An exhibition of works on paper by Fiona Banner, Pedro Cabrita Reis, Ernst Caramelle, Zipora Fried, Joe Fyfe, Daniel Hesidence, Olav Christopher Jenssen, Judy Ledgerwood, Wes Mills, Matt Mullican, Anne-Marie Schneider, and Ouattara Watts. What these artists have in common is an uninhibited, creative liberty in their approach to paper, allowing each of them to define and imprint their unique traces upon a singular medium
Tracy Williams, Ltd. is pleased to present ''Traces Everywhere,'' an exhibition of works on paper by Fiona Banner, Pedro Cabrita Reis, Ernst Caramelle, Zipora Fried, Joe Fyfe, Daniel Hesidence, Olav Christopher Jenssen, Judy Ledgerwood, Wes Mills, Matt Mullican, Anne-Marie Schneider, and Ouattara Watts. Linked only by the medium upon which they work, each of these twelve artists approaches paperâ€”its form, its properties, and its possibilitiesâ€”in his/her own, distinctive way. The artists employ a range of means and methods to express their unique voices, some of which include saturating the paper with dense washes of paint, quietly lacing it with fine graphite, branding its surface with the sun's heat, or physically breaking it down and reconstructing it to the core. Ultimately, what these artists have in common is an uninhibited, creative liberty in their approach to paper, allowing each of them to define and imprint their unique traces upon a singular medium.
Fiona Banner's dense, text-based work explores language and its ability to shape our perceptions of the world based on its form and context. Transforming narrative into aesthetic composition, Banner confronts and dissects issues such as war and sexualityâ€”often in tandemâ€”as they are portrayed in media and film.
Pedro Cabrita Reis' loose, organic works on paper evoke the poetry of nature and the splendor of simple form. Deliciously saturated with color, his works embody life, the city, and all of its subtleties in a manner resembling eloquent prose.
Ernst Caramelle's sun-bleached surfaces and clean, geometric compositions elicit a consideration of process and time. Constructing visible images from the invisible accumulation of light on paper, Caramelle's paired-down forms raise complex questions about existence and its relation to the material.
Zipora Fried's dense graphite drawings are the result of a slow, laborious accumulation of lines filling a vast picture plane. Her meticulous pieces embody ''timescapes'' that not only inspire aesthetic contemplation of an image, but also index the evolution of the artist's arduous process over time.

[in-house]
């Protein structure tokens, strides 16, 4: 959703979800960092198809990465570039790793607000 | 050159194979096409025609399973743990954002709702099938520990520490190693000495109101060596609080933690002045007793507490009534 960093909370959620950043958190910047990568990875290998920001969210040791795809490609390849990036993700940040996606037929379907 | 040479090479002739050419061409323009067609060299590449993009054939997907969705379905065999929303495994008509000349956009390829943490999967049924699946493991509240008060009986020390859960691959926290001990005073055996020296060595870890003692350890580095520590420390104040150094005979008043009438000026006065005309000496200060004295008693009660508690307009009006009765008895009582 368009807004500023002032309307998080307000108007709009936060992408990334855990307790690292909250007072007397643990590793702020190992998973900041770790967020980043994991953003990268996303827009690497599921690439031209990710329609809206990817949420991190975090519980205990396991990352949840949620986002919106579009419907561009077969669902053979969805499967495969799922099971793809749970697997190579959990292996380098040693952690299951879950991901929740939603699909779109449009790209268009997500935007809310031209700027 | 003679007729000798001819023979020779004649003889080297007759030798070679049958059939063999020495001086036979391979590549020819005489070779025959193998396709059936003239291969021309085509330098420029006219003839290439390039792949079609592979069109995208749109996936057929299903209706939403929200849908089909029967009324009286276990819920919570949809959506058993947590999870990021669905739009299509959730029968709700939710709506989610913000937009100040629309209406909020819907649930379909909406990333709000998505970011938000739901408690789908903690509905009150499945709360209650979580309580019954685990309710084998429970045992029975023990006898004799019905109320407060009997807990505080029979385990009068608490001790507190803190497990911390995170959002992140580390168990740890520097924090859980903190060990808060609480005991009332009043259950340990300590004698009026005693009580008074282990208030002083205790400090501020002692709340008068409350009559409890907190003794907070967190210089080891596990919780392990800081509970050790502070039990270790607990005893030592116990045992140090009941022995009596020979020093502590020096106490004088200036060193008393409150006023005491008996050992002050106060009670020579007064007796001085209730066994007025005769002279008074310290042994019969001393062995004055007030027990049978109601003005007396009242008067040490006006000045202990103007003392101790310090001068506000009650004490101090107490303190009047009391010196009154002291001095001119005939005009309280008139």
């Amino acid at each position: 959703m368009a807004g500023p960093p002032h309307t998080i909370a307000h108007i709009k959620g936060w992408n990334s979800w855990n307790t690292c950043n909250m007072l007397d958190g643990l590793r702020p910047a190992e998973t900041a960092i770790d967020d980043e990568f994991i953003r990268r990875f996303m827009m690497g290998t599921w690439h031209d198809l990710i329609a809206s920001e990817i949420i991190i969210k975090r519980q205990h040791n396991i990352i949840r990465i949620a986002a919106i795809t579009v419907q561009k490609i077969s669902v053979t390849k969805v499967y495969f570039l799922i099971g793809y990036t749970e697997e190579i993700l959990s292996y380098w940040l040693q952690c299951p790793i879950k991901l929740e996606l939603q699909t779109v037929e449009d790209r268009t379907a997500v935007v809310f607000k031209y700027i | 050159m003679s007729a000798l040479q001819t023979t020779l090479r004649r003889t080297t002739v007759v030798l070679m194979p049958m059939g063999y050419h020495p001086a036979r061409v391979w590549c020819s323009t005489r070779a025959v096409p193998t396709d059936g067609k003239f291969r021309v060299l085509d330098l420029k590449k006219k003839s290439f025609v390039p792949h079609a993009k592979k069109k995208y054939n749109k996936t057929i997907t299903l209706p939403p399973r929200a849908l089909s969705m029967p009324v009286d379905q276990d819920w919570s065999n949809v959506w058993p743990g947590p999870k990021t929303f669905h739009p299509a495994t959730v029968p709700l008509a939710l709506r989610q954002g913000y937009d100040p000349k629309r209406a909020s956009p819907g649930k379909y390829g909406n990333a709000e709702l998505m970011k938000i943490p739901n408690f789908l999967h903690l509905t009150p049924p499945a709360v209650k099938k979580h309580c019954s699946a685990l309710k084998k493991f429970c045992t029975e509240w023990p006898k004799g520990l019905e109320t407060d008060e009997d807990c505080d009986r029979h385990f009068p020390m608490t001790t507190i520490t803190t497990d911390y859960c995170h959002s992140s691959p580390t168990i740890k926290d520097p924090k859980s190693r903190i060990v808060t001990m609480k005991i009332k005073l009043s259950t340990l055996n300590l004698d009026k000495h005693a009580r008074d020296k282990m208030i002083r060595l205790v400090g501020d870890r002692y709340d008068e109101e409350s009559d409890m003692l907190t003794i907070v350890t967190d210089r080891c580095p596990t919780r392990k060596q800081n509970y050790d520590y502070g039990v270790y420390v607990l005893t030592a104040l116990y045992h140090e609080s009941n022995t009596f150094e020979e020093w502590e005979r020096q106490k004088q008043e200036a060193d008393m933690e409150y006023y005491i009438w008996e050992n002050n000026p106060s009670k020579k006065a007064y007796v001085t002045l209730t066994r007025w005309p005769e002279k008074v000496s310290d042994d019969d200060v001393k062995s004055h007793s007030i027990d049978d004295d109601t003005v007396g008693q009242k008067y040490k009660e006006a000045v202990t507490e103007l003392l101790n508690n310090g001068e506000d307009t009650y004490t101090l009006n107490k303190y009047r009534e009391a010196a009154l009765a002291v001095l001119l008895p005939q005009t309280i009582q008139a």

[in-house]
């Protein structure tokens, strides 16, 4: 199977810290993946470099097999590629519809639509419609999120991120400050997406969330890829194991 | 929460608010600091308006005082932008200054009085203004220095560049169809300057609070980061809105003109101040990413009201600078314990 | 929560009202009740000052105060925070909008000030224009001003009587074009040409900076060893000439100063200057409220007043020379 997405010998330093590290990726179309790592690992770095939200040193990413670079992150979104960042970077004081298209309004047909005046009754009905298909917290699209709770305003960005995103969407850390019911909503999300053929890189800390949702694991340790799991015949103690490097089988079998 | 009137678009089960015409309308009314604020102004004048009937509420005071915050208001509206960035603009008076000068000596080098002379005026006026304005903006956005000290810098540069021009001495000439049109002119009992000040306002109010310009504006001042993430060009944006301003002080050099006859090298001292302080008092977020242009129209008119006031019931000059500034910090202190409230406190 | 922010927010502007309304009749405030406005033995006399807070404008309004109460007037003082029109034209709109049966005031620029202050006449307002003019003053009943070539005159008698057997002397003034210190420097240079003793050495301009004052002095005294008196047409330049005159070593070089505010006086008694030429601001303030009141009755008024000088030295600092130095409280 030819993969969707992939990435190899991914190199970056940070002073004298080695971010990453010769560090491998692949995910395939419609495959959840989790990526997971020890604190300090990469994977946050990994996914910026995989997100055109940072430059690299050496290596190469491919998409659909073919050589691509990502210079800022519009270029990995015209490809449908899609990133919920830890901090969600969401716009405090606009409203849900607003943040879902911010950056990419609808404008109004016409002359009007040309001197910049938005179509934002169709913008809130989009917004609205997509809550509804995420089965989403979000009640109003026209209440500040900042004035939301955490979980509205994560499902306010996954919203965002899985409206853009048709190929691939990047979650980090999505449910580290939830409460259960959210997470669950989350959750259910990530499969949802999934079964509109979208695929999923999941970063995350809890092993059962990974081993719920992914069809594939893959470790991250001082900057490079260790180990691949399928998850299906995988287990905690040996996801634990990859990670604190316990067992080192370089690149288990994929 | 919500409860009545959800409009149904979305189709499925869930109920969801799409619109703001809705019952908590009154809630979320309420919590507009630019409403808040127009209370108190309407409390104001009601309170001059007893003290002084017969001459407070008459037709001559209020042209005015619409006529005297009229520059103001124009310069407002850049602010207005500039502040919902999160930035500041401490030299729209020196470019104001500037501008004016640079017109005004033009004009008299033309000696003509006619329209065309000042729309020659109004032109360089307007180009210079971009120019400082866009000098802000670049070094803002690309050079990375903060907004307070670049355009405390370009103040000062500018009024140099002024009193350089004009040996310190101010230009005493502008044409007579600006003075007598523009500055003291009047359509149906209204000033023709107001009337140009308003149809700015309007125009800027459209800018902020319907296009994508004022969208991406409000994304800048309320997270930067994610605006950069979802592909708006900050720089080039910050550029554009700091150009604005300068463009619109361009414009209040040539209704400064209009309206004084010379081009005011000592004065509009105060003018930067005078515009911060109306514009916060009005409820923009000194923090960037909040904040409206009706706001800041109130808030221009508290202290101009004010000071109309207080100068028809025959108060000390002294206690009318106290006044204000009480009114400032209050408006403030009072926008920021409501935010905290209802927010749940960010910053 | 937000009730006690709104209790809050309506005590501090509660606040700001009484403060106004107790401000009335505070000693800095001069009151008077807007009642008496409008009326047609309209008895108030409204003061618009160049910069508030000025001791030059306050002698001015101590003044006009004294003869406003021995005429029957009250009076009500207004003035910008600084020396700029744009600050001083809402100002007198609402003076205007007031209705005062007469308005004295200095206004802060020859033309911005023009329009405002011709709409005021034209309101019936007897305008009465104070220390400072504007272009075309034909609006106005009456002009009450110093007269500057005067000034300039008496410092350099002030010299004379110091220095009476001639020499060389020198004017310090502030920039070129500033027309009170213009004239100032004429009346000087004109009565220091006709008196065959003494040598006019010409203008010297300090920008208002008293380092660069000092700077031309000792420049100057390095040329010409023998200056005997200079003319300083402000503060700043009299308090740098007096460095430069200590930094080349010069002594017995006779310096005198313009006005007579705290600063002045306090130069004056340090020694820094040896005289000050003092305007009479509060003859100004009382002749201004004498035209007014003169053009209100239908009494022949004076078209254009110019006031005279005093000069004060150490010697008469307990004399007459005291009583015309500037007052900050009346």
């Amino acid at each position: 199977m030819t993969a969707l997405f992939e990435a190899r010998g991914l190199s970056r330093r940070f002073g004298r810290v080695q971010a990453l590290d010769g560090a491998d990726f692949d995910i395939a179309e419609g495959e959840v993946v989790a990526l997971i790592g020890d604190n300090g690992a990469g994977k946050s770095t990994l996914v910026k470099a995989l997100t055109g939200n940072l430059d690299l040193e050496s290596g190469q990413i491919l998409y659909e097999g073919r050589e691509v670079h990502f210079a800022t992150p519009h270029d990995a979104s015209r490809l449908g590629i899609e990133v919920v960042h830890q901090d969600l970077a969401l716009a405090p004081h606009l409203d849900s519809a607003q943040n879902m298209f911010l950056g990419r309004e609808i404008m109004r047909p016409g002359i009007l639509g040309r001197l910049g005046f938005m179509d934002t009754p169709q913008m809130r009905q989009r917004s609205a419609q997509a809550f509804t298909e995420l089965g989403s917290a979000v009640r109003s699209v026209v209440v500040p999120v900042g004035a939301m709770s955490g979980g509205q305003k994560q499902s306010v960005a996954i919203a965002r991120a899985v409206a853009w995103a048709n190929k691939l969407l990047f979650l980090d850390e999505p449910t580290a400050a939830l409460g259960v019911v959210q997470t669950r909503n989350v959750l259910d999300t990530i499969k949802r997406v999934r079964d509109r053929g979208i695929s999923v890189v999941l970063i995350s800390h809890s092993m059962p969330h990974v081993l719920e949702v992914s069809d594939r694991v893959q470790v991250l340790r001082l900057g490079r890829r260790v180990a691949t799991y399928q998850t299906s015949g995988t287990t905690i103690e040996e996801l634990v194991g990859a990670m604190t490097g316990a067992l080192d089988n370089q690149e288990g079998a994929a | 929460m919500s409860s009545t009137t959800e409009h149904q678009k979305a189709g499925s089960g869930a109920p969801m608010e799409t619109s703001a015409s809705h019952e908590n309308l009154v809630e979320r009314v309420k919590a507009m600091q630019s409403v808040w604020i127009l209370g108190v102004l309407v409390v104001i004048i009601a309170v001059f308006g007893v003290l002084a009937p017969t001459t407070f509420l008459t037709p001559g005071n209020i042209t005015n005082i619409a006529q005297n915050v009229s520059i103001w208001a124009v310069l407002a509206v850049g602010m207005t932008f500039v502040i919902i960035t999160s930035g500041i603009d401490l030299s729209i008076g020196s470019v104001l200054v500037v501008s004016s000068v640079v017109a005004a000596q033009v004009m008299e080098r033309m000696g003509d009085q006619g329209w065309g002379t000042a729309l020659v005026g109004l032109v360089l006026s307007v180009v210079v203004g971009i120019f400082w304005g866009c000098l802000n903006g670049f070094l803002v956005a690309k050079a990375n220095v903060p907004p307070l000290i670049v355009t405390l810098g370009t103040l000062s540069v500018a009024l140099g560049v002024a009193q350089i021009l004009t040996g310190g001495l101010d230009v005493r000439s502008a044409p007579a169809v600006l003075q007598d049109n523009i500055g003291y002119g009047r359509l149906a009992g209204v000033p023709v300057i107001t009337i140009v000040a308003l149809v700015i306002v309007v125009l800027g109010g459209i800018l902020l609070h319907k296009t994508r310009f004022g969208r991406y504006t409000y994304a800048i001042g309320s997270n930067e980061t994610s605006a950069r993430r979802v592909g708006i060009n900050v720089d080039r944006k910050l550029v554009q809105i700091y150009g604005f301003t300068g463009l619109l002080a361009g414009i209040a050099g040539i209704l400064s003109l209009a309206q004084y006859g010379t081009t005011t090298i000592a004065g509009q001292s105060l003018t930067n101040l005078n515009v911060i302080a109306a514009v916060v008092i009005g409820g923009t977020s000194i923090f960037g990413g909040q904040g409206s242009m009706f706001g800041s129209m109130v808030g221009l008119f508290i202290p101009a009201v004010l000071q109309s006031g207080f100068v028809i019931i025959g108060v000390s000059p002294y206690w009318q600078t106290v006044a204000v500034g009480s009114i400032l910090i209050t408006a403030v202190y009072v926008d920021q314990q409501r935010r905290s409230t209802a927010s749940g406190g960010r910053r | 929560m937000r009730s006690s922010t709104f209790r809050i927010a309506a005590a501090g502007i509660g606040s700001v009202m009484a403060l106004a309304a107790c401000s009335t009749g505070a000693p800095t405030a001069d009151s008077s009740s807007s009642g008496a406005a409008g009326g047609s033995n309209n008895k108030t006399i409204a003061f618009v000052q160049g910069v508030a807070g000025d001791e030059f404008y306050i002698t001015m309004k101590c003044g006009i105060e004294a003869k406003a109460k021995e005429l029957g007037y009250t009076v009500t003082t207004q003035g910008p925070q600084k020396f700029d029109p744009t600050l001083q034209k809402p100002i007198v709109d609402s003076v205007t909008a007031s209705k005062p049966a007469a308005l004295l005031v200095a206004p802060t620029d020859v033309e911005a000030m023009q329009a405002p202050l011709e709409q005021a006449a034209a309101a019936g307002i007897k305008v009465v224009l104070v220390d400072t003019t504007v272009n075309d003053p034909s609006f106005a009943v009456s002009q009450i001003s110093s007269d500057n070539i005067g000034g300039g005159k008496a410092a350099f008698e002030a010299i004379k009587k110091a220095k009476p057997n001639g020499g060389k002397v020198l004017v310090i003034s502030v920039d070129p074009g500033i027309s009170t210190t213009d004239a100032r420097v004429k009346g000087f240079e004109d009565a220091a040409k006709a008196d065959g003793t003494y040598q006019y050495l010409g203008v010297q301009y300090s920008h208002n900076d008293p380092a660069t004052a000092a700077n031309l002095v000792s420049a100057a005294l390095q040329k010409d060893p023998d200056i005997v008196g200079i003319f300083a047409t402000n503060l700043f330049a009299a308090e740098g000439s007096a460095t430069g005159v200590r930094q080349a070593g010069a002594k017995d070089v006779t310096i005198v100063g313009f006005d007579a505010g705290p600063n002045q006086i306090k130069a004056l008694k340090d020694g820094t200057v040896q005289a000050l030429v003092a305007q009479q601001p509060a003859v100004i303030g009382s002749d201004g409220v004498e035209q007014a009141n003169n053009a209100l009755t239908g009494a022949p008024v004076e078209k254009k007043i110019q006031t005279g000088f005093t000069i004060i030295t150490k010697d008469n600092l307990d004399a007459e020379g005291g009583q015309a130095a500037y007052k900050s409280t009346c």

Joe Fyfe reconsiders the physicality of paper through a manual reconstruction of its elements. Through the process of collage with a range of handcrafted materials, Fyfe amalgamates the materiality of the paper with the picture plane, resulting in rich, engaging and highly tactile compositions.
Daniel Hesidence's visceral drawings evoke both the corporeal, human form as well as the greater, cosmic universe. Grotesque and beautiful, his masses of abstract, bodily structures flow in and out of a continuum that has the power to lure us in and, conversely, push us away.
Olav Christopher Jenssen composes lyrical drawings that possess subtle, compositional tensions and elaborate webs of form. Defying common categorization, Jenssen's works on paper are defined by the artist's rhythmic gestures, delicate linearity, and brilliant airiness.
Judy Ledgerwood enchants us with her luminous washes, intricate patterns, and satiating compositions. Ledgerwood reinstates modernism through a fresh lens, abstracting beauty from environmental, architectural and decorative cues. Her vibrant works on paper evoke moments and sensations that we know so well, yet could not otherwise articulate.
Wes Mills reinstates the medium of drawing through his muted yet potent minimalist renderings. Mills' graceful abstractions expose the vast possibilities of the singular line as an evocative statement in its own right.
Matt Mullican explores the human condition through the eyes of various ''others''â€”in this case, a stick figure named Glen. Through Mullican's investigation of the life and death cycles of comic book characters and drawn figures, whose universe exists only in the ideas we project onto the paper they inhabit, we gain insight into our own universe and the way we make sense of it.
Anne-Marie Schneider's raw, diaristic drawings not only express the artist's personal thoughts, but also serve as an unmediated thought process in themselves. Schneider utilizes a variety of media on paper to wrestle with the realities of daily life. Lying somewhere between figuration and abstraction, her cartoon-like renderings are both subtle and alarmingly poignant.
Ouattara Watts extracts symbols and forms from all aspects of his layered identityâ€”from his multinational heritage to his daily life in New Yorkâ€”and fuses them into a higher, spiritual domain. Charged with energy, Watts' vibrant, imaginative works speak in a universally relevant language.
Tracy Williams Ltd
313 bis West 4 Street New York 10014